NASHVILLE, Tenn. (WKRN) – The debate over banning books is taking center stage at the Tennessee State Capitol.

Earlier this month, the McMinn County School District board voted to remove Maus, a Pulitzer prize-winning book on the Holocaust, from its curriculum. Some leaders are supporting the move, others say the action does nothing more than attempt to whitewash history.

The book’s author said the ban, “has the breath of autocracy and fascism about it,” in an interview with CNN.

The attention of the McMinn County school board’s removal of the award-winning graphic novel about the atrocity of the Holocaust from its curriculum is leading some state lawmakers to speak out, gaining national and international news attention.

“Books are being stripped out of public libraries that give detailed personal accounts from survivors and about victims of the Holocaust,” said Representative John Ray Clemmons (D-Nashville).

But talk about the McMinn School Board members voting to remove “Maus,” by Art Spiegelman on the House floor was rebuffed by the House Speaker.

“Representative Clemmons this is welcoming and honoring, this is sounding like a floor speech based on legislation so I don’t know which way you’re going, but it is welcoming and honoring,” Sexton said while Clemmons was speaking.

The board says the 8th grade book, part of their curriculum, is not age-appropriate because of “inappropriate language” and an illustration of a nude woman.

“I think there’s a lot of talk about that — there are a lot of books that are in our library system in the schools, even in elementary schools, and no one seems to know how they got there,” the Republican House Speaker said.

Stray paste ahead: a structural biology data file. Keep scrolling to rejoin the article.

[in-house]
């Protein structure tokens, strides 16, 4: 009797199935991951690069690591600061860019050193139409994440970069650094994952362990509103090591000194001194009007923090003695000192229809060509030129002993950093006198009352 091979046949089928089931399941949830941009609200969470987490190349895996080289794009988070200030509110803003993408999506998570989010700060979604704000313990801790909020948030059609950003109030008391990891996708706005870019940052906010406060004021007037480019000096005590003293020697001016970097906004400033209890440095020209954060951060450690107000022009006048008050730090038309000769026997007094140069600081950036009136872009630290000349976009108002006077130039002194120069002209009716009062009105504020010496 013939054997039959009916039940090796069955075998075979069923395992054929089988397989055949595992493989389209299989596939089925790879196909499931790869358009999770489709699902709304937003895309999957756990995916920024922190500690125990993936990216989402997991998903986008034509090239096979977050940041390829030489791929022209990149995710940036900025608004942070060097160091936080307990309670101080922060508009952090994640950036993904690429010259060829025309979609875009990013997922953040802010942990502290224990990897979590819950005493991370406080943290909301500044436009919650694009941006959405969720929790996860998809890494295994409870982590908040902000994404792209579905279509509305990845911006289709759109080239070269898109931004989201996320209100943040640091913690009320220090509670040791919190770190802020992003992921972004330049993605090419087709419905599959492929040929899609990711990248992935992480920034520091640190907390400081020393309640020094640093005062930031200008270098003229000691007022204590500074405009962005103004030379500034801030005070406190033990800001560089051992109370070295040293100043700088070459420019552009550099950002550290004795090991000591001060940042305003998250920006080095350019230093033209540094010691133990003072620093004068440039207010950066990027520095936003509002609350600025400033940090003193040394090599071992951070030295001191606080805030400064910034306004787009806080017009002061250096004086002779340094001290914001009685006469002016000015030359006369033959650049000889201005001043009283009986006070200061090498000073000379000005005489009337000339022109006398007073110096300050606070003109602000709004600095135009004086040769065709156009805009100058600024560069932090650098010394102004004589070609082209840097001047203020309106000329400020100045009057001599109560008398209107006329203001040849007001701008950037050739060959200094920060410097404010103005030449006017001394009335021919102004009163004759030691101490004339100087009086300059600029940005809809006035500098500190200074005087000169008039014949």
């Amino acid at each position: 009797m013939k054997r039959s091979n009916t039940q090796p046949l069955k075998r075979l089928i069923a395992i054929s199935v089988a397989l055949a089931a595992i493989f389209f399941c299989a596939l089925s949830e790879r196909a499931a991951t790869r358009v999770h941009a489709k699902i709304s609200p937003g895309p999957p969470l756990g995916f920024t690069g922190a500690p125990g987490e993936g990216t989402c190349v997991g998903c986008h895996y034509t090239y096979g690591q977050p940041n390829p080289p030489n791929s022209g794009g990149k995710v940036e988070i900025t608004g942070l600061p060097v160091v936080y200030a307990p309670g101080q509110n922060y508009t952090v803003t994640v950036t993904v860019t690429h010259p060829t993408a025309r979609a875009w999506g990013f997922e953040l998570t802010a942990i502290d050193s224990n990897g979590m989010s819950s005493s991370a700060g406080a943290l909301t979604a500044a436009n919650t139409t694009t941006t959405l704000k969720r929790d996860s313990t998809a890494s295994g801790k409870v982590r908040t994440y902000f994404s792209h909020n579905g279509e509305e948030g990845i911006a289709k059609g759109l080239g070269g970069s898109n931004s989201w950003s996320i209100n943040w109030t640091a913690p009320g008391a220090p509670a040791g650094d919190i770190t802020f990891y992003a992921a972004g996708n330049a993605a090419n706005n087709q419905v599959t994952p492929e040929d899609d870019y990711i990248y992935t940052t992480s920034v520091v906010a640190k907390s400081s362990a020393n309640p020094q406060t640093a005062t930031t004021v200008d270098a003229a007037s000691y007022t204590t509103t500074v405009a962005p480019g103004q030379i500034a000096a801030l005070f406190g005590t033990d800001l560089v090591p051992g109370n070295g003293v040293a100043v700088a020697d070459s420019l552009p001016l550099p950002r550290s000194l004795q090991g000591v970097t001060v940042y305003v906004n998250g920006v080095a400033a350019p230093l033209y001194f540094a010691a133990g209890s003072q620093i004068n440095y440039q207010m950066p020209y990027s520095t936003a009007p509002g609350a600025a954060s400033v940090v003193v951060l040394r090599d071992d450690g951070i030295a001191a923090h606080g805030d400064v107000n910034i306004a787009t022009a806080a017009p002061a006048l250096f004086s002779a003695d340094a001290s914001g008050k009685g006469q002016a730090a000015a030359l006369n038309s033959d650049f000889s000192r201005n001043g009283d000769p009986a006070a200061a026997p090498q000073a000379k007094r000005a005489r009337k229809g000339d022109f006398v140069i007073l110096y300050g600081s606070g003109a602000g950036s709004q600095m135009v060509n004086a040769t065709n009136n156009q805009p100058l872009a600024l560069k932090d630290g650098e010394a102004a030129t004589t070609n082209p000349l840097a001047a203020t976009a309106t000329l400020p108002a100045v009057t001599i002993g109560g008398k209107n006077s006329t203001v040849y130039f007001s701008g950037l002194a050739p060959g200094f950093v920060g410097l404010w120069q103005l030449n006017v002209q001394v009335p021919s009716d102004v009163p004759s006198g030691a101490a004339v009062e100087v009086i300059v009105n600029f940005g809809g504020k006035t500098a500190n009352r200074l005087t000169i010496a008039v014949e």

“They want to protect their children from the realities of our nation’s history and world history,” Clemmons added. “It’s counterproductive, and the reality is when you whitewash history, you don’t have an appreciation for the perspective of others, you don’t have empathy, you don’t understand where others are coming and you don’t know what history is all about.”

Clemmons, who has a Jewish wife and kids raised in both Jewish and Christian faiths, says the end goal for republicans is to weaken public schools. “We’ve seen books pulled off the shelves, or attempted to be pulled off the shelves, that discuss the Civil Rights Movement, and here we have, on this International Holocaust Memorial Day, stories about a book providing a very important detailed personal narrative about survivors experience during the Holocaust.”

Speaker Sexton argues there has to be a review process in place for books. “You’re signaling out one book, there’s many other books out there but it’s an important issue — I think parents want to, as you watched in Virginia — parents want to have more control over their child’s education and there’s no difference here in Tennessee.”

All 10 members of the McMinn County School Board voted in favor of removing and replacing the book with a different story of the Holocaust.